edit: I found the following reference for rotary based controllers, so I suspect this is why the Alfa works: https://developer.android.com/training/cars/testing
Android TV boxes and sticks have been using d-pad controls for at least a decade, and they work exactly like you think it should. You can buy generic "remotes" for these devices and they'll work just as well as the one provided with the stick/box.

You can be sure that the actual reason has nothing at all to do with Google and the phone and auto manufacturers not being able to figure it out.
 

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Believe what you will, but it's already an established fact that it is Google that would not allow Honda to use their technology on motorcycles. I was simply trying to discover the reason why.
 

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I do you one better..... Picked up a used iphone 6s, I have a Samsung Active 6. Take the sim card out of the Samsung , put in iphone 6s, have call, Data plan and all, when I am done playing with the wing and carplay, put the card back in the Samsung...good to go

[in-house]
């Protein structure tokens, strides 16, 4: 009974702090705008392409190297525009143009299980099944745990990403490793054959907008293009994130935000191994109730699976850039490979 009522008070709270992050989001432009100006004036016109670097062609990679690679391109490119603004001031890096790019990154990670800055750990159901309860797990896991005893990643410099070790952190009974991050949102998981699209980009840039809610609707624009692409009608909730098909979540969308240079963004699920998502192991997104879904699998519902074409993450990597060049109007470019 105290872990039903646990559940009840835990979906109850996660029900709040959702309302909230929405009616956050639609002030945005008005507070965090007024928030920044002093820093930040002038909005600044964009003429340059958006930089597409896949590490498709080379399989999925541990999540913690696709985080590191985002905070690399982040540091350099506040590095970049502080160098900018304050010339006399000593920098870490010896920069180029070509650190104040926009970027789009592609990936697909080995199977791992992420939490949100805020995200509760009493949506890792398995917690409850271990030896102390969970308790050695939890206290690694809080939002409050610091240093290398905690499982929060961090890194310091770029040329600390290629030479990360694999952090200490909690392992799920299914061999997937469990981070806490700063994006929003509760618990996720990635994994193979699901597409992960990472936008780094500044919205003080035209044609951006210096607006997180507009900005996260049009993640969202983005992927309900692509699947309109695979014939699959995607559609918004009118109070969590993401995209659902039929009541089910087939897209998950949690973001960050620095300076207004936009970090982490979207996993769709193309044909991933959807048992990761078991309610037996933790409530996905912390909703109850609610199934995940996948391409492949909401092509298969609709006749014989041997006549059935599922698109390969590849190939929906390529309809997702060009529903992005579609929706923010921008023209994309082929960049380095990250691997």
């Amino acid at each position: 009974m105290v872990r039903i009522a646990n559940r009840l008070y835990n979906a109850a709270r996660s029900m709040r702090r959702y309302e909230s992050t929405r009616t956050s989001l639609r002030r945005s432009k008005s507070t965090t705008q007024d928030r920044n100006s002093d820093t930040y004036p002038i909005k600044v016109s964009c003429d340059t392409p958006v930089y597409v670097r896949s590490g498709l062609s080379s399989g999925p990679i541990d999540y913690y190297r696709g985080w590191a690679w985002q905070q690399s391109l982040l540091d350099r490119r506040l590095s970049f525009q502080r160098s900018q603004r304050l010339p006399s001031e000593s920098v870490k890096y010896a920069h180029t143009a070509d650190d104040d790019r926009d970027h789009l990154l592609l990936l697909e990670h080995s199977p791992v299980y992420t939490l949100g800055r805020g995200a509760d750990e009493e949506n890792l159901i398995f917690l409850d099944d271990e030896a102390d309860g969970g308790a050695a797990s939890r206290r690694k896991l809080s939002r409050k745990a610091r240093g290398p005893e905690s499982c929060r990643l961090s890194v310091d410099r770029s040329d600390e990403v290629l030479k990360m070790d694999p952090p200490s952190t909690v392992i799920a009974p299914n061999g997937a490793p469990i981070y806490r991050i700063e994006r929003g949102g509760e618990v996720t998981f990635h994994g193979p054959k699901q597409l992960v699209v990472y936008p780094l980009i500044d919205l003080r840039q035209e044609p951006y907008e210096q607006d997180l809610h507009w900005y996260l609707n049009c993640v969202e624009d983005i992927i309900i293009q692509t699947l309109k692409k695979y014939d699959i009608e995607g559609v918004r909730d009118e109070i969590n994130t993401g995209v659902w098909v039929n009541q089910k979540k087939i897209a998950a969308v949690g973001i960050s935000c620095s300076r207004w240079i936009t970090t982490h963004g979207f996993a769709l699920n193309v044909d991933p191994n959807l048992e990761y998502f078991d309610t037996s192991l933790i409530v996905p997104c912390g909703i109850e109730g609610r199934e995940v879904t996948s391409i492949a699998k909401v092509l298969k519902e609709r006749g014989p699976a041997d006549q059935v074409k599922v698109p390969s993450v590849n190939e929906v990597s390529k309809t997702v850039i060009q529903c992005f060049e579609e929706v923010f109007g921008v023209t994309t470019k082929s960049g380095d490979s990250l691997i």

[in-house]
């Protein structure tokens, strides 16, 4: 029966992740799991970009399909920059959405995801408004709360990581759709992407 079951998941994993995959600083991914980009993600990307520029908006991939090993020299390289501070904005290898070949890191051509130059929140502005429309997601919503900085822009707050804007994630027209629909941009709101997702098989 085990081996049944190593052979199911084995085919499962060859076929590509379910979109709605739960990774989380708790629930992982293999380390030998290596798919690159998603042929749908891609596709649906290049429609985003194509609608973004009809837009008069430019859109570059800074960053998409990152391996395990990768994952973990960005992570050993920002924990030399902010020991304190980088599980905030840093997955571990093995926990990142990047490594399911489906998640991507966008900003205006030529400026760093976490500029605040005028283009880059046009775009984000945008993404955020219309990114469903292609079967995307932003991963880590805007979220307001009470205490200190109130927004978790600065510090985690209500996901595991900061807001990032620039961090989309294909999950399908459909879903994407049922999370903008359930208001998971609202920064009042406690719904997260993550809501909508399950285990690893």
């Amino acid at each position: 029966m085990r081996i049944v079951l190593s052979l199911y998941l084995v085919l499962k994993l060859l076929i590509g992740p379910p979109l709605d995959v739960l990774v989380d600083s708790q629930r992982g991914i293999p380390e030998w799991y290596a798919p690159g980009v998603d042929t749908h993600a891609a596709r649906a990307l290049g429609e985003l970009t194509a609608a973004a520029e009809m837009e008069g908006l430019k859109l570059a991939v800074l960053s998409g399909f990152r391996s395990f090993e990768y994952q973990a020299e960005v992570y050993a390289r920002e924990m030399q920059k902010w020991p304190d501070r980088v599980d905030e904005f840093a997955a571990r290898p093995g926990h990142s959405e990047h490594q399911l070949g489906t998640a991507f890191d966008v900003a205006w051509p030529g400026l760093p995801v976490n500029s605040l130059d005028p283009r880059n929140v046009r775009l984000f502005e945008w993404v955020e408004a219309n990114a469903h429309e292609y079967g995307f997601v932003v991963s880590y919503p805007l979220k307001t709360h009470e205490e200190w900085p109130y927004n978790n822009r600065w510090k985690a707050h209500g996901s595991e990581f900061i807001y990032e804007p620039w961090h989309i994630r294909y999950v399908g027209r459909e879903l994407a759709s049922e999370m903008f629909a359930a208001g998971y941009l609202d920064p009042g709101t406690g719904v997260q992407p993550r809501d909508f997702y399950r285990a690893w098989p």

Very easy to do and much cheaper than buying another GPS to put on the handlebars.
If you have Google Fi, Google will even send you a data only sim to use in the iPhone so you can use Google maps on the iPhone with Apple Carplay.
You can also jailbreak the iPhone to use more motorcycle specific GPS apps with Carplay if you wanted to.
For me this is an acceptable, easy, workaround until Honda and Google work their stuff out. I don't mind dipping my pinkie toe into Apple's pond since it allows me to stay with Android and use Google services/apps/maps on the bike without Apple ever seeing a dime from me.

Android support is absent from the previous gen 1800's and Victory bikes, as well. I'm used to it. ****, the data cable/usb on the previous Wing wouldn't even charge an Android phone.
 

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Believe what you will, but it's already an established fact that it is Google that would not allow Honda to use their technology on motorcycles. I was simply trying to discover the reason why.